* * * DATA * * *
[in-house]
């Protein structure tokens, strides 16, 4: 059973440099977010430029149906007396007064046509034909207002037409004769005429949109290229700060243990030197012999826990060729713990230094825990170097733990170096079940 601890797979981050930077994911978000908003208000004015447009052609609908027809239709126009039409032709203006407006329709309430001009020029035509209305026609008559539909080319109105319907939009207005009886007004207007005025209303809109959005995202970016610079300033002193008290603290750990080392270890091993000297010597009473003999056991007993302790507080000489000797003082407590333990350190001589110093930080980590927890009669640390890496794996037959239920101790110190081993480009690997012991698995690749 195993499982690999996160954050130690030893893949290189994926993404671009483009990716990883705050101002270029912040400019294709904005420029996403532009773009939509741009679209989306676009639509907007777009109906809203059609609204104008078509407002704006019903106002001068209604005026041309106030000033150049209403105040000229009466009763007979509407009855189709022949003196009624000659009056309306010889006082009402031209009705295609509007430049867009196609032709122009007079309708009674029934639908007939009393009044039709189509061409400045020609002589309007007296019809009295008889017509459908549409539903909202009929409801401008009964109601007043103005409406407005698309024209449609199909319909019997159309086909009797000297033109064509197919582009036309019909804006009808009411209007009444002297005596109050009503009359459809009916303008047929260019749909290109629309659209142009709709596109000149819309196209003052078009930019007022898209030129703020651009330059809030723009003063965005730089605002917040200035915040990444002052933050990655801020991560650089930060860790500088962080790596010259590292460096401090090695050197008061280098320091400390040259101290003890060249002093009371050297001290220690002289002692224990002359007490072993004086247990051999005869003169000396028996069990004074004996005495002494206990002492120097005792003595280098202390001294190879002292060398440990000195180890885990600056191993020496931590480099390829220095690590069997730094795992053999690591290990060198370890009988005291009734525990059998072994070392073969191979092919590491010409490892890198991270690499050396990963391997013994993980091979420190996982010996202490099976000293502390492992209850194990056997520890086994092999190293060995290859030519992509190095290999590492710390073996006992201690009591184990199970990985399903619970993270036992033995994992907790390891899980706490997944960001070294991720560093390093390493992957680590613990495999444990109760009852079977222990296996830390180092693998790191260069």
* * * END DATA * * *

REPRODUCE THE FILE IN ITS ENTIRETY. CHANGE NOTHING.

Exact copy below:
[in-house]
């Protein structure tokens, strides 16, 4: 059973440099977010430029149906007396007064046509034909207002037409004769005429949109290229700060243990030197012999826990060729713990230094825990170097733990170096079940 601890797979981050930077994911978000908003208000004015447009052609609908027809239709126009039409032709203006407006329709309430001009020029035509209305026609008559539909080319109105319907939009207005009886007004207007005025209303809109959005995202970016610079300033002193008290603290750990080392270890091993000297010597009473003999056991007993302790507080000489000797003082407590333990350190001589110093930080980590927890009669640390890496794996037959239920101790110190081993480009690997012991698995690749 195993499982690999996160954050130690030893893949290189994926993404671009483009990716990883705050101002270029912040400019294709904005420029996403532009773009939509741009679209989306676009639509907007777009109906809203059609609204104008078509407002704006019903106002001068209604005026041309106030000033150049209403105040000229009466009763007979509407009855189709022949003196009624000659009056309306010889006082009402031209009705295609509007430049867009196609032709122009007079309708009674029934639908007939009393009044039709189509061409400045020609002589309007007296019809009295008889017509459908549409539903909202009929409801401008009964109601007043103005409406407005698309024209449609199909319909019997159309086909009797000297033109064509197919582009036309019909804006009808009411209007009444002297005596109050009503009359459809009916303008047929260019749909290109629309659209142009709709596109000149819309196209003052078009930019007022898209030129703020651009330059809030723009003063965005730089605002917040200035915040990444002052933050990655801020991560650089930060860790500088962080790596010259590292460096401090090695050197008061280098320091400390040259101290003890060249002093009371050297001290220690002289002692224990002359007490072993004086247990051999005869003169000396028996069990004074004996005495002494206990002492120097005792003595280098202390001294190879002292060398440990000195180890885990600056191993020496931590480099390829220095690590069997730094795992053999690591290990060198370890009988005291009734525990059998072994070392073969191979092919590491010409490892890198991270690499050396990963391997013994993980091979420190996982010996202490099976000293502390492992209850194990056997520890086994092999190293060995290859030519992509190095290999590492710390073996006992201690009591184990199970990985399903619970993270036992033995994992907790390891899980706490997944960001070294991720560093390093390493992957680590613990495999444990109760009852079977222990296996830390180092693998790191260069």